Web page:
Painting plastic window latches worthwhile?

Hi all,
friend is currently renting a house; all of the windows match and most are in good shape. A few have broken vacuum seals although I'm not dealing wit h that as it is rented. A few more have broken "tilt-safe" latches - it's a three story house so the windows are tilt to clean type. They're all mol ded uncoated plastic and appear to have degraded simply from time. I *woul d* say UV exposure but they are on the inside of the glass so that ought no t to be an issue?
Anyway, if I were to have her purchase new ones would they last longer if g iven a quick coat of satin white spray paint before installation? It'd be no skin off my nose as I probably already have the paint in my junk box. M y gut says yes it's a good idea but is it really or would I be wasting my t ime?
thanks
nate
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'N8N[_2_ Wrote:

I'd say a better idea would be to purchase a quart of a "Deep Tint Base" HIGH GLOSS EXTERIOR latex paint, but then don't have it tinted at all.
A "Deep" tint base will have the least white pigment in it but the most empty space in the can for adding large amounts of colourant in the paint tinting machine. That way, you can tint the quart of paint a true Navy Blue, Hunter Green or Blood Red colour without having the white zinc oxide pigments end up reducing it to a Powder Blue, Mist Green or Pink colour instead. That is, a "Deep" or "Accent" tint base that is not pigmented by adding colourant in the paint tinting machine should dry to a clear and colourless, or milky white film, depending on the amount of extender pigments in it. Extender pigments are what lower the gloss of paint to make it dry to a semi-gloss, satin, egg-shell or flat finish. Without extender pigments, all paints would dry to a high gloss finish. So, if you get a high gloss exterior deep tint base, you should get a can of liquid that has the least amount of extender pigments in it so that dries to a clear or transluscent COLOURLESS high gloss film rather than a milky white flat film.
The Deep tint base will have just as much binder as any other exterior latex paint, and that binder will suspend both mildewcides and UV blockers in the paint film.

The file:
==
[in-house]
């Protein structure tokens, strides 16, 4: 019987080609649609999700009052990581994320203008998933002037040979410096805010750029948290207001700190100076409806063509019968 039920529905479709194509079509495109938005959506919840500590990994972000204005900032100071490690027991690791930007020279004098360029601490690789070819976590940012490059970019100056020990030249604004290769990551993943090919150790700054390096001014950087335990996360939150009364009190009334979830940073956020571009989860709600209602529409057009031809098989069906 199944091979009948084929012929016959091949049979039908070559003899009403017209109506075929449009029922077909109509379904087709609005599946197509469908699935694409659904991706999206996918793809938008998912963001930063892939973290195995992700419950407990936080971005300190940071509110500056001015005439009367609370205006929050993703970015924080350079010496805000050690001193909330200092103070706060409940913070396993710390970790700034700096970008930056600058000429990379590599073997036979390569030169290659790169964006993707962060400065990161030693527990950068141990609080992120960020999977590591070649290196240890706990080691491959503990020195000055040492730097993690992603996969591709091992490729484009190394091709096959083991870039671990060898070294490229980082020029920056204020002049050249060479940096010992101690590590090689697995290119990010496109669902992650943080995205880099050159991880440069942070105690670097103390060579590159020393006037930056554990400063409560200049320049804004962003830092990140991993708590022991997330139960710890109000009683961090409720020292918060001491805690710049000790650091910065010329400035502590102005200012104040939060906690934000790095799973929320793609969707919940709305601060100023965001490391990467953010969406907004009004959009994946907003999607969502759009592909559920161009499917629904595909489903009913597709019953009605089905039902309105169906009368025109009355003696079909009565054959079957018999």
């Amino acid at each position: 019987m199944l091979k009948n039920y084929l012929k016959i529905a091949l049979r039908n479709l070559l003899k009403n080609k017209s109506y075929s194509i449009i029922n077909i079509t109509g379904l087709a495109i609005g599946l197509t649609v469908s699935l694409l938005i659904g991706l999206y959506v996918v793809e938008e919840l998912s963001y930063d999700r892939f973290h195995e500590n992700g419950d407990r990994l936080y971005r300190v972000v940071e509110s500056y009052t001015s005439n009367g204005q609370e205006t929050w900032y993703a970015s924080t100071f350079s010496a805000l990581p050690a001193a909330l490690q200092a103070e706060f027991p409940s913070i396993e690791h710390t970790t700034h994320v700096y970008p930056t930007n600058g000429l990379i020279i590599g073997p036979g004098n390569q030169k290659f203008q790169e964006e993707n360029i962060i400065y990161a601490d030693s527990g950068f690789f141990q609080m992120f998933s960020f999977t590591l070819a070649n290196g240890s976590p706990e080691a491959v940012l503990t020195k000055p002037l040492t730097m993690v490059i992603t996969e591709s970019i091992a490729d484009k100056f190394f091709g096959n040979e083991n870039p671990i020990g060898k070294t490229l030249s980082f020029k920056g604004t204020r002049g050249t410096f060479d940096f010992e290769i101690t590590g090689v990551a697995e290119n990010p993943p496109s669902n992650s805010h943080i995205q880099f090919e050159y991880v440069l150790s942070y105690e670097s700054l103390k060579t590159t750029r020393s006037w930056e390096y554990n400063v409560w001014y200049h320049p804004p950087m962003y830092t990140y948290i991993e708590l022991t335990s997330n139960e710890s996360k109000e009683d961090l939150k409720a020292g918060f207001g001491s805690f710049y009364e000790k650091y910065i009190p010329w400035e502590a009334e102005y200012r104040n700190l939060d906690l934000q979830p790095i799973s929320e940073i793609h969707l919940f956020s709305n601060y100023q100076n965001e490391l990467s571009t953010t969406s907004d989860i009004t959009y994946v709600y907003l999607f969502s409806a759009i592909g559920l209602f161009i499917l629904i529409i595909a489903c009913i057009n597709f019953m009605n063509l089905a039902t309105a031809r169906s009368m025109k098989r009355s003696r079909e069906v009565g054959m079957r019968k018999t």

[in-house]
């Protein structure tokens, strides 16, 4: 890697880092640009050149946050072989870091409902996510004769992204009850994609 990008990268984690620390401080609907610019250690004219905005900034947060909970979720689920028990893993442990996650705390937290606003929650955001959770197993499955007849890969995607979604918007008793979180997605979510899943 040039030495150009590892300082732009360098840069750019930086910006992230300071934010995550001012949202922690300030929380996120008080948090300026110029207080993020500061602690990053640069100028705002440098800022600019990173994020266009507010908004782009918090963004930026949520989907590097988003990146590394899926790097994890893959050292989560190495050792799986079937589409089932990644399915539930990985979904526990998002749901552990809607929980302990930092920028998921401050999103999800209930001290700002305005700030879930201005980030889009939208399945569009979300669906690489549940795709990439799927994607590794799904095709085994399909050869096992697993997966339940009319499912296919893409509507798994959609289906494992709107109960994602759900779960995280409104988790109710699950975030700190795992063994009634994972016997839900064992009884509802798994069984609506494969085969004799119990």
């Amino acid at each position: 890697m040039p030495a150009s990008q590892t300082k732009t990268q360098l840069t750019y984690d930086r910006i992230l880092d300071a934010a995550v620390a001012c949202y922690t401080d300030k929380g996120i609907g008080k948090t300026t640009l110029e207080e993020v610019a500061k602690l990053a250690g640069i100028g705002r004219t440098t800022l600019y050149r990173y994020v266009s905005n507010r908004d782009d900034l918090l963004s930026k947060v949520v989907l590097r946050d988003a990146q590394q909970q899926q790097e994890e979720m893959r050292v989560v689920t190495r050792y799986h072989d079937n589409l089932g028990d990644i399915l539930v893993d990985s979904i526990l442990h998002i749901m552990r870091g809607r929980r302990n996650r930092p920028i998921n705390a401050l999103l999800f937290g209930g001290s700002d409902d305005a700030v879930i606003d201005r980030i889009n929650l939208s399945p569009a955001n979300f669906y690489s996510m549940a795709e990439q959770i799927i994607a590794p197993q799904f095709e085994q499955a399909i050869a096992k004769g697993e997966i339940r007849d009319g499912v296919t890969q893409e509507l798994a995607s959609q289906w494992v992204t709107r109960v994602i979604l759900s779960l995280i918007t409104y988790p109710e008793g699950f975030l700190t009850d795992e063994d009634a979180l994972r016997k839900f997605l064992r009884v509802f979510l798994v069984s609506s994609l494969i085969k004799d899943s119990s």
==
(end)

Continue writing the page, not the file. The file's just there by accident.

Maybe go to any paint store and have them shake up a quart of their highest gloss exterior deep tint base paint, and then use a Q-Tip to paint some of it onto a colour swatch. Allow the paint to dry and see if it dries clear enough for your needs.
Exterior paints will contain both mildewcides and UV blockers to protect the substrate from the UV light from the Sun, and prevent mildew and molds from growing on the paint on the shaded side of a house, or in geographical areas where there's a lot of humidity, like in coastal areas. The binder in the paint forms a plastic film over the substrate with the mildewcides and UV blockers suspended in it very much like raisins in raisin bread. So, using an untinted quart of high gloss deep tint base paint, you should be able to literally paint on UV protection. And, you can increase the level of UV protection by adding another coat or two of that untinted high gloss deep tint exterior paint.
PS: The UV blockers in exterior paints and exterior wood stains are iron oxides that are colourless and transparent. These UV blockers effectively protect the underlying substrate by being opaque to UV light. Exterior latex wood stains also contain these iron oxide pigments, but in wood stains they're more often iron oxides that are yellow to orange to brown in colour, but still transparent to visible light, very much like the amber glass on an old beer bottle, but generally not nearly as dark.
This is similar to ordinary glass. Ordinary glass is transparent to visible light, but opaque to infra red light. If you ever watch a "Cops" show where they show the night vision image of what the IR camera on their helicopter sees, the glass on all the cars and houses will be opaque. You can't see what's going on inside the car or the house through the glass. That's because ordinary glass is transparent to visible light but opaque to infra red light just as certain iron oxide pigments are transparent to visible light but opaque to ultra violet light. So, having those iron oxide pigments suspended in the plastic film over the wood protects the wood from the UV light from the Sun by simply blocking it.
--
nestork

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"N8N" wrote in message
Hi all,
friend is currently renting a house; all of the windows match and most are in good shape. A few have broken vacuum seals although I'm not dealing with that as it is rented. A few more have broken "tilt-safe" latches - it's a three story house so the windows are tilt to clean type. They're all molded uncoated plastic and appear to have degraded simply from time. I *would* say UV exposure but they are on the inside of the glass so that ought not to be an issue?
Anyway, if I were to have her purchase new ones would they last longer if given a quick coat of satin white spray paint before installation? It'd be no skin off my nose as I probably already have the paint in my junk box. My gut says yes it's a good idea but is it really or would I be wasting my time?
thanks
nate
I have round metal railings at our steps. Of course they get very hot in the sun shine and very cold in the winter. I slipped PVC pipe over them. Painted with Krylon Fusion spray can. Made to cover plastic. Has been over a year and still looks great. WW
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